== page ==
Charles Sanger Mellen

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Charles Sanger Mellen was born in Lowell, Massachusetts, United States, on August 16, 1852. His family soon moved to Concord, New Hampshire where he attended high school, graduating in 1867. Rather than attending college, he began his railroad career as a clerk at the Northern New Hampshire Railroad in Concord in 1870. After a short time at the Central Vermont Railroad and back to the Northern New Hampshire Railroad, he moved to the Boston and Lowell Railroad where he was promoted to Superintendent. The Boston and Lowell enjoyed revenues from leasing use of its lines into Boston to the Boston and Maine Railroad. Its policies led the B&M to build its own line into Boston and to fight with the B&L to the New Hampshire courts. Mellen was the President of the B&L when it lost its court case, and ceased independent operations in 1887 when it was leased to the Boston and Maine Railroad.

From 1888 to 1892 he was purchasing agent, then General Traffic Manager of the Union Pacific Railroad, where he formed a friendship with Diamond Jim Brady. In 1892, he became general manager of the New York and New England Railroad, during a time when it was engaged in a bitter war with the New Haven. Charles P. Clark, the New Haven's president, hired him away from his competitor in November 1892. Mellen later testified that "[Clark] said I was too much of a nuisance on the New England."

Mellen came to the attention of J. P. Morgan when he drove such a hard bargain with the New York Central that Chauncey Depew complained to Morgan, a director of both the New Haven and the New York Central. Morgan's grandfather was an original investor in the Hartford and New Haven Railroad, one of the two principal predecessors of the New Haven. His interests had led him to become a director of the New Haven in 1891.

Morgan's bank had become receiver of the Northern Pacific in August 1893. Mellen had an active role in the reorganization and became president of the NP when it emerged from receivership in 1896. During his tenure there, NP's gross revenue increased by 156%, some of the increase at the expense of the Great Northern Railway, part of the same supposedly anti-competitive Northern Securities Company as the NP. Furthermore Mellen made acquisitions that enabled the NP to reach the Pacific and thereby compete with the GN over its entire route.

James J. Hill, founder of the GN and part of the Trust, called Mellen and his Morgan-appointed predecessor there "overrated underachievers". But by this time Mellen had become a staunch Morgan man. He told reporters, "I wear the Morgan collar, but I am proud of it." But yet he was not fully informed about the machinations of Morgan, Hill, and Harriman concerning stock in his company. On Monday, May 6, 1901 the Morgan interests were buying up NP stock. On Tuesday Mellen wired an NP vice president in New York "Cannot you give me some idea what is transpiring, to explain tremendous movement our stock?".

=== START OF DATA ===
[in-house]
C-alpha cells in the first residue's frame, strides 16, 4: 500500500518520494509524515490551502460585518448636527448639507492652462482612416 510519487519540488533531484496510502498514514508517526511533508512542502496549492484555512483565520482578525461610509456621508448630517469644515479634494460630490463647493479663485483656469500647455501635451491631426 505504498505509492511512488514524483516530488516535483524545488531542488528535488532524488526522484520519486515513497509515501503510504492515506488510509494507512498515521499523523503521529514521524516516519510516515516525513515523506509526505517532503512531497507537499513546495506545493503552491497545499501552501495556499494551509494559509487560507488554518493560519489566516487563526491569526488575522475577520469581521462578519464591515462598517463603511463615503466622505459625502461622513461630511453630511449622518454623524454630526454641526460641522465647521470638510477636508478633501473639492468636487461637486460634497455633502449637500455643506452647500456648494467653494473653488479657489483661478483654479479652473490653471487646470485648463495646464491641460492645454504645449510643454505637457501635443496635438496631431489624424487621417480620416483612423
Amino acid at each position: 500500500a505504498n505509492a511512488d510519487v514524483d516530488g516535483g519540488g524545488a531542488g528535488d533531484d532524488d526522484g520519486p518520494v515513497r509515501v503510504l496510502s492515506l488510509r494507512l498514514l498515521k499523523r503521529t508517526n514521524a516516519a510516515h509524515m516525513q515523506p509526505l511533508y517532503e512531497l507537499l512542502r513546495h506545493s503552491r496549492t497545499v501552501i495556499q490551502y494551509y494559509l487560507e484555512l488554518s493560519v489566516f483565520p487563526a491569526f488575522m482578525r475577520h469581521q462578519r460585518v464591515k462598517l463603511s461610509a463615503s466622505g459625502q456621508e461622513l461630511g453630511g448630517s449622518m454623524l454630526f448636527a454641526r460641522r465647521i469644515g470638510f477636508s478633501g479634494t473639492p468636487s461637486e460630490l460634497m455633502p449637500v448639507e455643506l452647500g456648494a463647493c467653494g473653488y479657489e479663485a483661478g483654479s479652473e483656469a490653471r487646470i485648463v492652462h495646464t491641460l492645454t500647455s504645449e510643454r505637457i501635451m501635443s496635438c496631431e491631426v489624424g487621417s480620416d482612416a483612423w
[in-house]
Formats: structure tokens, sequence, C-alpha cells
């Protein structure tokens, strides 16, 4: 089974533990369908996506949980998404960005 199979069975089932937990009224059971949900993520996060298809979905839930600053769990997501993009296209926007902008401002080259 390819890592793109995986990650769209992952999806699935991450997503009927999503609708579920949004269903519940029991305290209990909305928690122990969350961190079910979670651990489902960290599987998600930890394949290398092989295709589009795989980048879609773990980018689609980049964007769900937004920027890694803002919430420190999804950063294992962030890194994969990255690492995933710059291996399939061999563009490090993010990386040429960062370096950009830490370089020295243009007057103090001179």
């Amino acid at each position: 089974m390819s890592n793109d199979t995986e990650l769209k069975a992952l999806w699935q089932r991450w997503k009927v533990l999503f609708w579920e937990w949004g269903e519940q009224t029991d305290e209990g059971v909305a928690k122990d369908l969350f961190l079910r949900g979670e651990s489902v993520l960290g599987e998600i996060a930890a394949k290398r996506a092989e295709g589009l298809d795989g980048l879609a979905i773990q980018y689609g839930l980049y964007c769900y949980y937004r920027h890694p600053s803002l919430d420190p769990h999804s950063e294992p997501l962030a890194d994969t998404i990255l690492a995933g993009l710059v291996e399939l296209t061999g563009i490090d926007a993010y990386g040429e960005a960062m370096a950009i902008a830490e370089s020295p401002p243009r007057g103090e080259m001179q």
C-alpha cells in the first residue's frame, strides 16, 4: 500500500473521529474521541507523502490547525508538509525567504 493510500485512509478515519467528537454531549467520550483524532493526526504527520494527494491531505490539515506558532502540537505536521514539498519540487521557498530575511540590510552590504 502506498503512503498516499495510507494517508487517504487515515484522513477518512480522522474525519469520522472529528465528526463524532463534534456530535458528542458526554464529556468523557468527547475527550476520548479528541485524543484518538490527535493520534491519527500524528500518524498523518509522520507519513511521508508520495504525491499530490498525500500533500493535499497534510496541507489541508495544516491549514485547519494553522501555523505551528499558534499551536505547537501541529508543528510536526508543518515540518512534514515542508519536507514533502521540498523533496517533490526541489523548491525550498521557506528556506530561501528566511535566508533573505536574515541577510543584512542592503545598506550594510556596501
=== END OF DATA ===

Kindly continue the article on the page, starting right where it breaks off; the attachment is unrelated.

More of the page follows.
When Charles P. Clark resigned as the New Haven's president in 1900, Mellen made inquiries for the job, but Morgan needed him at the NP. By 1903 Morgan's priorities had changed. Upon assuming the New Haven presidency Mellen undertook a program of "Morganization" of transportation in New England that extended from railroads to steamship lines and street railways. The New Haven even bought control of the chronically unprofitable New York, Ontario and Western Railway. His efforts, in particular the attempted takeover of the Boston and Maine Railroad, brought him into public contention with future Supreme Court Justice Louis Brandeis in Massachusetts. His presidency at the New Haven was defined by the effort to complete the consolidation and modernization of the often-reorganized railroads of New England.

His approach was marked by high prices for acquisitions, costly construction, and high debt levels. In May 1908 Morgan's partner George Walbridge Perkins wrote to Morgan: "I still feel, as I have for couple of years, that Mr. Mellen is getting the New Haven into considerable of a muddle by his financial methods and this, I think, is becoming more or less the general opinion." The failed Morganization of the New Haven was among the great embarrassments to the Morgan interests. The Mellen-Morgan policies led to the New Haven's future financial troubles, culminating in bankruptcy in 1935.

Mellen's Morganization efforts in New England also put him in executive positions at the Maine Central Railroad, the New York, Ontario and Western Railway, and the Boston and Maine Railroad.

J. P. Morgan was aged and ill when the difficulties of the New Haven and other efforts led him to be summoned to give testimony before the Pujo Committee. Morgan died on March 31, 1913. Mellen shouldered the burden of testifying and faced indictments. He provided testimony concerning nearly $10,000,000 disbursed in connection with acquiring the franchise for the New York, Westchester and Boston Railway and resolving a franchise dispute with the New York and Port Chester Railroad.

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